Dungeons, Dice & Danger is a roll and write game developed by Alea, and published by Ravensburger. This game uses dice, a pencil, and a piece of paper. You have heard the legends for a long time, and you know about the potential treasures that can be found. Adventure and glory beckons you, although rumors of monsters have always held you back. Until now, where you gather your courage and face your fears in this 1-4 player roll and write game.
What’s in the Box?
- 200 Adventure Sheets (50 per Adventure type)
- 5 Dice (4 White, 1 Black)
- 4 Pencils
How’s it Play?
This is a roll and write game so players start with their own adventure sheet and a pencil. All players need the same adventure sheet type, and players are trying to gain points but collecting treasures, defeating monsters, and completing goals in the game.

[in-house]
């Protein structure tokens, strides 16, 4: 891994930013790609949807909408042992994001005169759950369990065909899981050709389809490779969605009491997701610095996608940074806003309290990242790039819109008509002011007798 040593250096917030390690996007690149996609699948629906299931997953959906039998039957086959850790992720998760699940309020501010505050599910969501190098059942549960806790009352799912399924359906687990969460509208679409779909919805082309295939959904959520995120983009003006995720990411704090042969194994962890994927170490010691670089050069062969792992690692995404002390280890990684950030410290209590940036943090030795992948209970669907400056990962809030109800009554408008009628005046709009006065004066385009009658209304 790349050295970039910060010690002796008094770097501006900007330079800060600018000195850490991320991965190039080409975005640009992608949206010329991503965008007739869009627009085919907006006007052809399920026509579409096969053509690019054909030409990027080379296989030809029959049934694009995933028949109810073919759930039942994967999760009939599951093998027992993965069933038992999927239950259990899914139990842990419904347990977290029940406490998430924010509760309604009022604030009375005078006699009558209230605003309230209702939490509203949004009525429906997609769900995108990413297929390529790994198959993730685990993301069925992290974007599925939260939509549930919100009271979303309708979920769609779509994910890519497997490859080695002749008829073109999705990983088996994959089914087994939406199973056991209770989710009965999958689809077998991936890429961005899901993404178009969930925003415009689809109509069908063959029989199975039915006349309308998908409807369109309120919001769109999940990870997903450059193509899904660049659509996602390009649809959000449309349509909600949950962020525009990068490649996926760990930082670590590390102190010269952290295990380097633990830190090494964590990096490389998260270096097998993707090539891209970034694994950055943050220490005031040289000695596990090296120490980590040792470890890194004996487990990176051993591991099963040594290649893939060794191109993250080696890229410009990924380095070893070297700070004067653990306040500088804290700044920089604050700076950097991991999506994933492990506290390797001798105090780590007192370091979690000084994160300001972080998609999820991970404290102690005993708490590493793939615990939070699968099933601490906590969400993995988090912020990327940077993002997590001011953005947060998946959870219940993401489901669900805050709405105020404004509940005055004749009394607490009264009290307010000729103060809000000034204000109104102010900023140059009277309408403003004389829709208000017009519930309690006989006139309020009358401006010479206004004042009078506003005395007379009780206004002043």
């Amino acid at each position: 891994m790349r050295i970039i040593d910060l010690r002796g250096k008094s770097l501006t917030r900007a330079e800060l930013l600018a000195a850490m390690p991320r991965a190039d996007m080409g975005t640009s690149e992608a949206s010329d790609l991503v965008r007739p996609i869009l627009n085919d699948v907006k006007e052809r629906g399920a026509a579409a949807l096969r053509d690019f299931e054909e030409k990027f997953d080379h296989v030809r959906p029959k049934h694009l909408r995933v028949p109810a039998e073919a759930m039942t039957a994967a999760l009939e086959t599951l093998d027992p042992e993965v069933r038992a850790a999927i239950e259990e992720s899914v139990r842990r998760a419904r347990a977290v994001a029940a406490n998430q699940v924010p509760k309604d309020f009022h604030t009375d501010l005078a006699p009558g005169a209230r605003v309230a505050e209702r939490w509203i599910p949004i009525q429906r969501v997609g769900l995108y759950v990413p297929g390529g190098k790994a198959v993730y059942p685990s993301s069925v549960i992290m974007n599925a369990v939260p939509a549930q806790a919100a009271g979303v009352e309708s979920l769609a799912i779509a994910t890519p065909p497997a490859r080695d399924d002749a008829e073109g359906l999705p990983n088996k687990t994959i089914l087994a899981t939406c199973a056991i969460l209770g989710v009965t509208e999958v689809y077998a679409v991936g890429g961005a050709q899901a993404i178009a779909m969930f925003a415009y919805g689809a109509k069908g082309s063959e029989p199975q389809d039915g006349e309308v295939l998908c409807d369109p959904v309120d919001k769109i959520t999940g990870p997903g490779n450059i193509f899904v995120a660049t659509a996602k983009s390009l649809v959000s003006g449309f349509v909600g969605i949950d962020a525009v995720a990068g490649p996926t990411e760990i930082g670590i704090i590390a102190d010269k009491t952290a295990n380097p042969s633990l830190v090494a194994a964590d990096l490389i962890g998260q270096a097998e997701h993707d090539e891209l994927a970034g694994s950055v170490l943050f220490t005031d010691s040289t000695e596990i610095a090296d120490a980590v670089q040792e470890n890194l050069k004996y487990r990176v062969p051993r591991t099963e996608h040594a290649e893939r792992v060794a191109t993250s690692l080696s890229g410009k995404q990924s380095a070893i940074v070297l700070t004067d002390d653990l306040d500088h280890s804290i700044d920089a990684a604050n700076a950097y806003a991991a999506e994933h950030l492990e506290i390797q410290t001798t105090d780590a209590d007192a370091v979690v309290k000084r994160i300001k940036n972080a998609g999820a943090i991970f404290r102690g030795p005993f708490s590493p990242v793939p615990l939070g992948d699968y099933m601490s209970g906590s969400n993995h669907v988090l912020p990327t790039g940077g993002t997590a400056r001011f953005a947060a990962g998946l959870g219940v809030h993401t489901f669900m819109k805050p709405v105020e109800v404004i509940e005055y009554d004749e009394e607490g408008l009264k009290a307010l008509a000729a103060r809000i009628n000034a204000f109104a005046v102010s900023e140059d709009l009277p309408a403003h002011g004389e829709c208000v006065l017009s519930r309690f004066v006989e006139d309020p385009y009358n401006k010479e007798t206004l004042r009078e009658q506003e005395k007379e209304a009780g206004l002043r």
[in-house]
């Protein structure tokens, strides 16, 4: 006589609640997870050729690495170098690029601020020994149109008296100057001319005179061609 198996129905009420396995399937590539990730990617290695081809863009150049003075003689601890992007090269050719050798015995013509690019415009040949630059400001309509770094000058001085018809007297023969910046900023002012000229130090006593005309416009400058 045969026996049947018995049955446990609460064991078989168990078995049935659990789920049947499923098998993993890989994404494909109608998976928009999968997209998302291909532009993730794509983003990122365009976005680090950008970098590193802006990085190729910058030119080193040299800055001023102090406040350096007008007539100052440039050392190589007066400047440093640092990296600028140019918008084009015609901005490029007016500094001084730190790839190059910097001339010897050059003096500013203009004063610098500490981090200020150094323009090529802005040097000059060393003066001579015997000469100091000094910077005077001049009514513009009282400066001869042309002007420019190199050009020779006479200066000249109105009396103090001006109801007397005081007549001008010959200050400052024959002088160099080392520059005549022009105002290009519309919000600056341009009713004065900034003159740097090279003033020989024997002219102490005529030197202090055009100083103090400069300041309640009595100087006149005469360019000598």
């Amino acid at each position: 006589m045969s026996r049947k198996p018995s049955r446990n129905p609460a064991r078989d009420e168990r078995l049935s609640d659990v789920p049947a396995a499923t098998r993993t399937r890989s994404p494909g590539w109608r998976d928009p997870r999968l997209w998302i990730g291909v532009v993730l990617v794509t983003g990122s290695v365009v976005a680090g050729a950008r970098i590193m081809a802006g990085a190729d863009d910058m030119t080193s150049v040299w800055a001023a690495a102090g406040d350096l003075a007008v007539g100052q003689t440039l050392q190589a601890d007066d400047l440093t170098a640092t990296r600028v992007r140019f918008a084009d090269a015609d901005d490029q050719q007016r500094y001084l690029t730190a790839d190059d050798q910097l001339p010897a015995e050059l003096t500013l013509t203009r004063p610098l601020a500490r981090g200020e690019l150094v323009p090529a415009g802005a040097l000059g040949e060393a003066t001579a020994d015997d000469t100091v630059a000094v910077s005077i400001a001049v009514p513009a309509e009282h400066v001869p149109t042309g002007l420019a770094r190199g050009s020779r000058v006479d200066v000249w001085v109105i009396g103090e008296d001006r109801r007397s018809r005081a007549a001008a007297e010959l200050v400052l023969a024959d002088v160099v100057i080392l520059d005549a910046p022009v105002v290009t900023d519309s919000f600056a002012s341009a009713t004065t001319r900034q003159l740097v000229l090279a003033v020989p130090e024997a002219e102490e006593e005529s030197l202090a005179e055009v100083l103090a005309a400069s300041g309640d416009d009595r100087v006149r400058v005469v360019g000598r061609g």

The first player rolls the 5 dice, and that player, who we will call the active player, can form 2 pairs of dice using any of the 5. They will of course have one die they won’t use. All other players form 2 pairs but only using the white dice to do so.
Each player has a couple slots where they can mark off their black dice ability to use the black die with their pairs when they are not the active player. You can only do this the number of times that you have a black die ability icon to cross off.
The totals of the pairs dictate which boxes they can cross off on their sheet. At first, all players can cross off any start spaces with the matching number, and as the game develops , can cross off any adjacent spaces to an already visited space.
If you cross off a space with a gem, you can cross off one of the squares on the bottom of your sheet matching that gem. Gems are worth 3 points each at the end of the game. Gold is similar, but is worth 2 points each at the end of the game.